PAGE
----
The Existential Threat of Artificial Intelligence

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The Existential Threat of Artificial Intelligence

Jack Forrester, Grand Tsar of Disclosure

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   We are living in a time of unparalleled technological advancement. New life-changing technologies are released on the regular, and they are constantly being improved upon. From Tesla’s self-driving cars to Apple’s Siri, these technologies impact our everyday lives in one way or another. At the root of many of these new innovations sits a complicated and often misunderstood field of technology, artificial intelligence. Whether we like it or not, artificially intelligent systems are all around us, and they are getting more and more advanced every day. This raises questions around the future of artificial intelligence, and whether or not its rapid development is a good thing for humans. Will super-intelligent systems of AI improve the overall quality of human life, or will they be the harbingers of our downfall?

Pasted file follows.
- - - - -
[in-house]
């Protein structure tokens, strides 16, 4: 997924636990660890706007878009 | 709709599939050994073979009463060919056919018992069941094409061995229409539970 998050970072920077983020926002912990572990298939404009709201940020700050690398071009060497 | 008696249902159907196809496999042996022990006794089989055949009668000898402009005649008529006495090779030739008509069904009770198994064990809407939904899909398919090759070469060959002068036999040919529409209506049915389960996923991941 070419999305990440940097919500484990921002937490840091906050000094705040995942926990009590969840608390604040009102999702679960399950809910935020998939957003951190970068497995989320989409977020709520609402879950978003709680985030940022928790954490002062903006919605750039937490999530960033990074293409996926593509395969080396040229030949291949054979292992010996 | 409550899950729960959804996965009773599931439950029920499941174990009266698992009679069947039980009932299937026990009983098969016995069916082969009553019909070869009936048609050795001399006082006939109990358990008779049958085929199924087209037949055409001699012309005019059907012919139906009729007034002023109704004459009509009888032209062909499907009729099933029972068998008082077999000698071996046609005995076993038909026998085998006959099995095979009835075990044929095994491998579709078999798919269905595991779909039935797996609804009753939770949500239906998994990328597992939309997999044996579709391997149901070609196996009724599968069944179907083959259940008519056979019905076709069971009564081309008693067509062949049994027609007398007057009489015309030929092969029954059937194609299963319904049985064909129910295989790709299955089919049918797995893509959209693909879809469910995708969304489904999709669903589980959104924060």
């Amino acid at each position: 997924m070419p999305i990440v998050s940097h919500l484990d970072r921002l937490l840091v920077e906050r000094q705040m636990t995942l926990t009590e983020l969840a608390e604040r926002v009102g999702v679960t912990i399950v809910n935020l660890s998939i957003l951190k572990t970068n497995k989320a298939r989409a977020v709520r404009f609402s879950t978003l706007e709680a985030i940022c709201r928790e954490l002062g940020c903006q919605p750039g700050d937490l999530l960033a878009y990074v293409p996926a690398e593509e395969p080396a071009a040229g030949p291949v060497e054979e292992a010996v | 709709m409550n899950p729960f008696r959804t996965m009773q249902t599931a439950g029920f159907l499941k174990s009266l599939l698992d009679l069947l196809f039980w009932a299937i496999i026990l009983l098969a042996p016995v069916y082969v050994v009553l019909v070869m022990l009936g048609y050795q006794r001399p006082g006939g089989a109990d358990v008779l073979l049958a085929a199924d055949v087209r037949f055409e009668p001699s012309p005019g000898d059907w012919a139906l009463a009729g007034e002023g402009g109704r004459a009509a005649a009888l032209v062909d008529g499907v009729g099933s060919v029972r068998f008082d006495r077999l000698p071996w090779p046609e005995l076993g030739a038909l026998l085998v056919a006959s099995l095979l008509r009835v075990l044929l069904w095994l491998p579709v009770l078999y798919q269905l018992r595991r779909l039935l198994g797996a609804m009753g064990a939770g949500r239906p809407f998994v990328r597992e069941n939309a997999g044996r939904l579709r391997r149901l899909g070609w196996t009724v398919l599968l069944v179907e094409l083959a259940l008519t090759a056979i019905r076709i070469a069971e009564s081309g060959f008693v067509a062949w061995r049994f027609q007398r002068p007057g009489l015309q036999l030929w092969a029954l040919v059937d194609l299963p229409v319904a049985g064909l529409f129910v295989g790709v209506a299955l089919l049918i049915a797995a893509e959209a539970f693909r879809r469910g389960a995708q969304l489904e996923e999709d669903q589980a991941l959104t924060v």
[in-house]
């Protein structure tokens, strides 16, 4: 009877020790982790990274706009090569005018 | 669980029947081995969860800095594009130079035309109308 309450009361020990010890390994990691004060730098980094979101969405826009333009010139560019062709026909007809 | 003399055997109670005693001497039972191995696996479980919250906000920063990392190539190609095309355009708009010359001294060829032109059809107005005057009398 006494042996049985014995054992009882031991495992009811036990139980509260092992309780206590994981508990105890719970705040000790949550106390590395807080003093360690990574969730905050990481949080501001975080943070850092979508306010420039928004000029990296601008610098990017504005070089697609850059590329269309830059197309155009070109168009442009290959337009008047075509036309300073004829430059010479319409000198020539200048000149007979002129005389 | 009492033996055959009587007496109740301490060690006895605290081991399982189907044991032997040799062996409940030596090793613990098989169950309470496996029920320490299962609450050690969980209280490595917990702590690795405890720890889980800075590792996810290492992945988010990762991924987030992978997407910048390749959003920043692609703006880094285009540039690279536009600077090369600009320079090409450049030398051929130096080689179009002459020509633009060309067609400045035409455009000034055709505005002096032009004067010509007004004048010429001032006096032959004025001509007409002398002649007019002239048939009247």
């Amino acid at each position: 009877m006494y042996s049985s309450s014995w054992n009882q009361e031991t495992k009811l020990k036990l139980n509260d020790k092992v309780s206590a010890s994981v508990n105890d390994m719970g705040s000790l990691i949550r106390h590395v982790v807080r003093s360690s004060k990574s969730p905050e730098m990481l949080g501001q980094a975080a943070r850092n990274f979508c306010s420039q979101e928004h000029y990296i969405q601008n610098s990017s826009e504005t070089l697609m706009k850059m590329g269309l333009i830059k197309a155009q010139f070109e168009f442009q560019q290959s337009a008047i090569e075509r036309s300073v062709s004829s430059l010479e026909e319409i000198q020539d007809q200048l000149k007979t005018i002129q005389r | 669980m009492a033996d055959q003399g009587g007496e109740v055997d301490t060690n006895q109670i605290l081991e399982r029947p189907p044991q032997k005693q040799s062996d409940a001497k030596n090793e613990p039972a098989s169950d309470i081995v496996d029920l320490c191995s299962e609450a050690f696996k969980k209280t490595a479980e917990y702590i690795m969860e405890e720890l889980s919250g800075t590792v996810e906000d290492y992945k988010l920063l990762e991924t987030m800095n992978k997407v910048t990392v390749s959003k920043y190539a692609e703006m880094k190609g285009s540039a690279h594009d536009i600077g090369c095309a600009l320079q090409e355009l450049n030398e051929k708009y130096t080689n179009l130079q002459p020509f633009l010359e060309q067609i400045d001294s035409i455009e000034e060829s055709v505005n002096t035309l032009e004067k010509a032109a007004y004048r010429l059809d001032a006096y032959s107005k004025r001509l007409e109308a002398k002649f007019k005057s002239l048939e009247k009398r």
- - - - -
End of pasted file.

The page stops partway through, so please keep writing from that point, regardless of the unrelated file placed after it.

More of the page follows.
A lot of people have a distorted perception around the concept of artificial intelligence due to the many television shows, movies, and games that like to portray AI in the form of sentient robotic servants or evil supercomputers plotting to destroy humanity. Oftentimes we fail to realize that artificial intelligence is not just a thing of the distant future, and that it exists all around us in the technology that we make use of on a daily basis. The real life systems of artificial intelligence that we have are unlike the super intelligent, free-thinking versions portrayed in the media in that they are created to carry out individual tasks. Be it in a phone, car, or even a fridge, these AI systems are designed to fulfill highly specific functions, and thus the chance of one escaping human control on its own is not possible, at least for now.